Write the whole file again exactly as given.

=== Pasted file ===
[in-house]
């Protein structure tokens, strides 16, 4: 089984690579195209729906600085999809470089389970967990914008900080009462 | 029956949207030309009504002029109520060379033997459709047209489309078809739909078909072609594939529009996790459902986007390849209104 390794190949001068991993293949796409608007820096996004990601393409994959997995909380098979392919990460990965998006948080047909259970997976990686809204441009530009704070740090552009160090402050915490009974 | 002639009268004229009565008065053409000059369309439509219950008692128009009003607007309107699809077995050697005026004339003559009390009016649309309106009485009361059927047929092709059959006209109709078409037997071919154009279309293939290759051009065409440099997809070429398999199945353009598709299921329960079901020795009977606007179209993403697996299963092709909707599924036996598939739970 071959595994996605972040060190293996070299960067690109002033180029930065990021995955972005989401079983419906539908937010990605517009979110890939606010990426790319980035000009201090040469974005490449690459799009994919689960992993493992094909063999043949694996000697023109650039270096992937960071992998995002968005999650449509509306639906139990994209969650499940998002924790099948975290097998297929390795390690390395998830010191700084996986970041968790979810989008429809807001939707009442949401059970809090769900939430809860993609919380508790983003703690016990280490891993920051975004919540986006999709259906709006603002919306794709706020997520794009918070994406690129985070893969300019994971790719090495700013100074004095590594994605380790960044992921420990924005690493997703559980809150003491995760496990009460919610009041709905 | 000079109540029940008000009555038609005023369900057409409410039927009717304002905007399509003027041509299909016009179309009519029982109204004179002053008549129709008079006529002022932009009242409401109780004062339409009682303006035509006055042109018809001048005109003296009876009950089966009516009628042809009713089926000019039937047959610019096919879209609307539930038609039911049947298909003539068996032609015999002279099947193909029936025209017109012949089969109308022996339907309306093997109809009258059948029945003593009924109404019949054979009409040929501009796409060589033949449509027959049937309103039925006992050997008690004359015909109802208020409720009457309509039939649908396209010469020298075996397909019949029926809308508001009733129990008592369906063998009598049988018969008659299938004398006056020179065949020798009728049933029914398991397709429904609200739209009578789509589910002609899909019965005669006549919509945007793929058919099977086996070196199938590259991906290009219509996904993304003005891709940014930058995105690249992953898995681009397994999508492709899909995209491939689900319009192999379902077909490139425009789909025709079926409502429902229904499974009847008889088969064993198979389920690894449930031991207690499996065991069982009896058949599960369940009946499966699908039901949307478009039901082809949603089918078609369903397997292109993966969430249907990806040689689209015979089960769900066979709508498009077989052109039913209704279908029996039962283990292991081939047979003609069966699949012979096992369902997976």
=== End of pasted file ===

[in-house]
């Protein structure tokens, strides 16, 4: 089984690579195209729906600085999809470089389970967990914008900080009462 | 029956949207030309009504002029109520060379033997459709047209489309078809739909078909072609594939529009996790459902986007390849209104 390794190949001068991993293949796409608007820096996004990601393409994959997995909380098979392919990460990965998006948080047909259970997976990686809204441009530009704070740090552009160090402050915490009974 | 002639009268004229009565008065053409000059369309439509219950008692128009009003607007309107699809077995050697005026004339003559009390009016649309309106009485009361059927047929092709059959006209109709078409037997071919154009279309293939290759051009065409440099997809070429398999199945353009598709299921329960079901020795009977606007179209993403697996299963092709909707599924036996598939739970 071959595994996605972040060190293996070299960067690109002033180029930065990021995955972005989401079983419906539908937010990605517009979110890939606010990426790319980035000009201090040469974005490449690459799009994919689960992993493992094909063999043949694996000697023109650039270096992937960071992998995002968005999650449509509306639906139990994209969650499940998002924790099948975290097998297929390795390690390395998830010191700084996986970041968790979810989008429809807001939707009442949401059970809090769900939430809860993609919380508790983003703690016990280490891993920051975004919540986006999709259906709006603002919306794709706020997520794009918070994406690129985070893969300019994971790719090495700013100074004095590594994605380790960044992921420990924005690493997703559980809150003491995760496990009460919610009041709905 | 000079109540029940008000009555038609005023369900057409409410039927009717304002905007399509003027041509299909016009179309009519029982109204004179002053008549129709008079006529002022932009009242409401109780004062339409009682303006035509006055042109018809001048005109003296009876009950089966009516009628042809009713089926000019039937047959610019096919879209609307539930038609039911049947298909003539068996032609015999002279099947193909029936025209017109012949089969109308022996339907309306093997109809009258059948029945003593009924109404019949054979009409040929501009796409060589033949449509027959049937309103039925006992050997008690004359015909109802208020409720009457309509039939649908396209010469020298075996397909019949029926809308508001009733129990008592369906063998009598049988018969008659299938004398006056020179065949020798009728049933029914398991397709429904609200739209009578789509589910002609899909019965005669006549919509945007793929058919099977086996070196199938590259991906290009219509996904993304003005891709940014930058995105690249992953898995681009397994999508492709899909995209491939689900319009192999379902077909490139425009789909025709079926409502429902229904499974009847008889088969064993198979389920690894449930031991207690499996065991069982009896058949599960369940009946499966699908039901949307478009039901082809949603089918078609369903397997292109993966969430249907990806040689689209015979089960769900066979709508498009077989052109039913209704279908029996039962283990292991081939047979003609069966699949012979096992369902997976």